Oh, the tattoo. From an innocuous badge inked ever so carefully on one's back to a blanket of color flowing from the shoulders to the ankles, the world has proven the tradition of permanently adorning the body with artwork is here to stay. Hidden from sight or paraded in public, designed by professionals or picked and poked by amateurs, humans just can't get enough of this particular brand of body modification.
Take, for example, a Harris poll from 2012, which declared that in the U.S. alone, one in five individuals had chosen to bring needle to flesh. That's 20% of the adults surveyed, for those bad with fractions.
Traditional Japanese tattoo. © Photo by : Tatttooinjapan.com / Martin Hladik.
The utter ubiquity of the tattoo is certainly a contemporary phenomenon, but assuming the general act of inking is exclusive to the 21st century is a misstep. The art of tatoueurs runs far and deep throughout the historical archives, popping up in feudal Japan, centuries of Russian prison culture, early Roman civilizations and Native American tribes. Over the years, the tattoo has served as a mark of dishonor in one hemisphere and a sign of social prestige in another, a badge of courage in both the military and criminal realms.
Tattoos of yesteryear are essentially anthropological road signs, providing glimpses into the behaviors and rituals of peoples past. Even Otzi, that Iceman from 3,000 BC, lay claim to 50 prehistoric tattoos. And the word itself -- tattoo -- owes its origins to the Polynesian tatau observed by Captain Cook’s crew in the 18th century. Covet an indelible design today, and you're harkening back to a practice performed by our earliest ancestors.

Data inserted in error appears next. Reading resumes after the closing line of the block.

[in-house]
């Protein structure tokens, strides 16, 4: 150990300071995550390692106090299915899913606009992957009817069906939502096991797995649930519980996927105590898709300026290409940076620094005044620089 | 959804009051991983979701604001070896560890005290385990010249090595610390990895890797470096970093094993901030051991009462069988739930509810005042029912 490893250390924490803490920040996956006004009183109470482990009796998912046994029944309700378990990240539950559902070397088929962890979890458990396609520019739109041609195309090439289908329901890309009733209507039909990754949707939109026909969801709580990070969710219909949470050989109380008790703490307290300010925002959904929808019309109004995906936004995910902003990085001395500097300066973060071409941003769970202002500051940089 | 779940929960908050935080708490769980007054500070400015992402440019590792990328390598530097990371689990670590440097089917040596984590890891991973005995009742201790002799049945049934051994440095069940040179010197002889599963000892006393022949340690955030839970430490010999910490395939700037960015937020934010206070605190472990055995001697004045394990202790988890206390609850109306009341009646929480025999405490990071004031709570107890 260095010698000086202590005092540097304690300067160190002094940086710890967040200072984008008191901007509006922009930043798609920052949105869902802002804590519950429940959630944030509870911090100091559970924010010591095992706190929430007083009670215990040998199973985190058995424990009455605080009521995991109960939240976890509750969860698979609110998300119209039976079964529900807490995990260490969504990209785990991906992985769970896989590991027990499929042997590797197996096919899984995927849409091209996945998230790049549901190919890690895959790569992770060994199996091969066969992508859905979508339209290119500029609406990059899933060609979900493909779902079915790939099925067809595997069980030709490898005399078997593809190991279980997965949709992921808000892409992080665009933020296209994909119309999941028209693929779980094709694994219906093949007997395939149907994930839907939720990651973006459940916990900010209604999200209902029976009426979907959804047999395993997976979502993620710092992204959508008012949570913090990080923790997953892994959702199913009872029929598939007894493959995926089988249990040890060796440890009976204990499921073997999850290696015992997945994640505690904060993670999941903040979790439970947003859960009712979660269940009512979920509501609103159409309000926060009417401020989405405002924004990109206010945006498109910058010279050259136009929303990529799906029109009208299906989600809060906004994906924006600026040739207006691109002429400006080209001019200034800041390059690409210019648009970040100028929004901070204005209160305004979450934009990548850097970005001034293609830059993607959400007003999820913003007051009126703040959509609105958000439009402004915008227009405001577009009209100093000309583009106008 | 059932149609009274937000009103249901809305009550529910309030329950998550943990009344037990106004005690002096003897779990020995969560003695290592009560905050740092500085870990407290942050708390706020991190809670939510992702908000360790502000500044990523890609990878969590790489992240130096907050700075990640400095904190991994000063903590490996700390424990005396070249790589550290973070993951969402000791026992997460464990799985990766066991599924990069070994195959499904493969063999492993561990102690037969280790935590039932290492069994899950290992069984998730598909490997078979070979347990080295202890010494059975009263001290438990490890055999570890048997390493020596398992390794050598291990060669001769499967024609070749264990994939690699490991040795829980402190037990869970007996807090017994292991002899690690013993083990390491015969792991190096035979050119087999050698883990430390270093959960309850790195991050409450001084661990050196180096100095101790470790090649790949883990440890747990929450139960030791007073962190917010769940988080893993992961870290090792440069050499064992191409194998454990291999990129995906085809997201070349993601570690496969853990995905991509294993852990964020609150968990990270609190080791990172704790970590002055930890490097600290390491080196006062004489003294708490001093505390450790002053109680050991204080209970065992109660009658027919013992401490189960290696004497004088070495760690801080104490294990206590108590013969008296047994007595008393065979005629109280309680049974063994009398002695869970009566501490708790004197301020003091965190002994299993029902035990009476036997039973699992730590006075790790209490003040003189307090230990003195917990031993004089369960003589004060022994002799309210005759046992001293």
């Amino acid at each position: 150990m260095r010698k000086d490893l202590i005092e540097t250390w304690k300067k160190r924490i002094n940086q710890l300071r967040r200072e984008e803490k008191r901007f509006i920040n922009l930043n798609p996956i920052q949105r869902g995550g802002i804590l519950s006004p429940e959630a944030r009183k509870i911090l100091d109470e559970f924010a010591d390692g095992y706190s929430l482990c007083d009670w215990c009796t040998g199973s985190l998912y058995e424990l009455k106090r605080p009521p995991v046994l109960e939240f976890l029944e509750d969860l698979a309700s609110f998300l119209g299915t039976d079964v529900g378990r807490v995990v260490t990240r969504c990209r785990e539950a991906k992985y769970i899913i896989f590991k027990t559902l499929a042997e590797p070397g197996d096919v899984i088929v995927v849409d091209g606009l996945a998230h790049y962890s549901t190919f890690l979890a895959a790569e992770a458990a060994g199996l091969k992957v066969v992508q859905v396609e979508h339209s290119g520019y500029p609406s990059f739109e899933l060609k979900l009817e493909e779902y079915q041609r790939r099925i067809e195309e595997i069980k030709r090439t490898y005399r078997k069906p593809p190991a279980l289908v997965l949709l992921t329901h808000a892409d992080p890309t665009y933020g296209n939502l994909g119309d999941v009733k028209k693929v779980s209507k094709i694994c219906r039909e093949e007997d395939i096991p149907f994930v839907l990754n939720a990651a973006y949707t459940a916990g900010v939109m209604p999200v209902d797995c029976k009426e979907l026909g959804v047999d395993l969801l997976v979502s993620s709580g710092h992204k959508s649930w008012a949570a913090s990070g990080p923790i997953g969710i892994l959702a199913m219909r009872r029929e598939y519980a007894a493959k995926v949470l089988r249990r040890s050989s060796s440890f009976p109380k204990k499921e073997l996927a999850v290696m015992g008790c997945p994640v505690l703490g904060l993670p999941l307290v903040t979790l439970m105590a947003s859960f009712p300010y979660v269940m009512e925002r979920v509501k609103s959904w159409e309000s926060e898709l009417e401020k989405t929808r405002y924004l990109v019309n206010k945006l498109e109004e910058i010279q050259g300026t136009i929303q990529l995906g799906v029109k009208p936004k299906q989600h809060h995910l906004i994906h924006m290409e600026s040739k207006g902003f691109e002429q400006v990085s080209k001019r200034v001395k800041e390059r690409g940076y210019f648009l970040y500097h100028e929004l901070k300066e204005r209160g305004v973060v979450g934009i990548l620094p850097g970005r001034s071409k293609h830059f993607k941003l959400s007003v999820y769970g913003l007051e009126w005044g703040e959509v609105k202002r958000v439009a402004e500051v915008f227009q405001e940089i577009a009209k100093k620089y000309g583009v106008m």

Flottenbesuch in Hamburg 1966. Photo, schwarz-weiß ©Courtesy Herbert Hoffmann and Galerie Gebr. Lehmann Dresden/Berlin.
A new exhibit at the Musée du Quai Branly is paying homage to the world's past and present obsession with tattoos, in the aptly titled show "Tatoueurs Tatoues." Presenting over 300 contemporary and historical works of body art, the exhibition is a rich trek through the emergence, growth and commercialization of the tattoo. From photographs to silicone "body extracts" to body suits, the works on display reveal the intricate aesthetic and specialized skill that's long gone into tattooing.
Thirty master tattooers helped provide imagery for the spectacle: French artist Tin-tin, Japanese artist Horiyoshi III, American artist Jack Rudy and the Polynesian artist Chimé among them. They join Anne & Julien, creators and editors-in-chief of the quarterly art review HEY!, who curated the massive survey. Moving from Japan, North America and Europe, to New Zealand, Samoa, Polynesia, Indonesia, Philippines, Thailand, China and Latin America, the word expansive only hints at how comprehensive this exhibition sets out to be.
While you might not be in the area of Paris, France from May 6, 2014 to October 18 2015, we have a small preview of the show below. Marvel at the tattoos on display and let us know your thoughts on the works in the comments.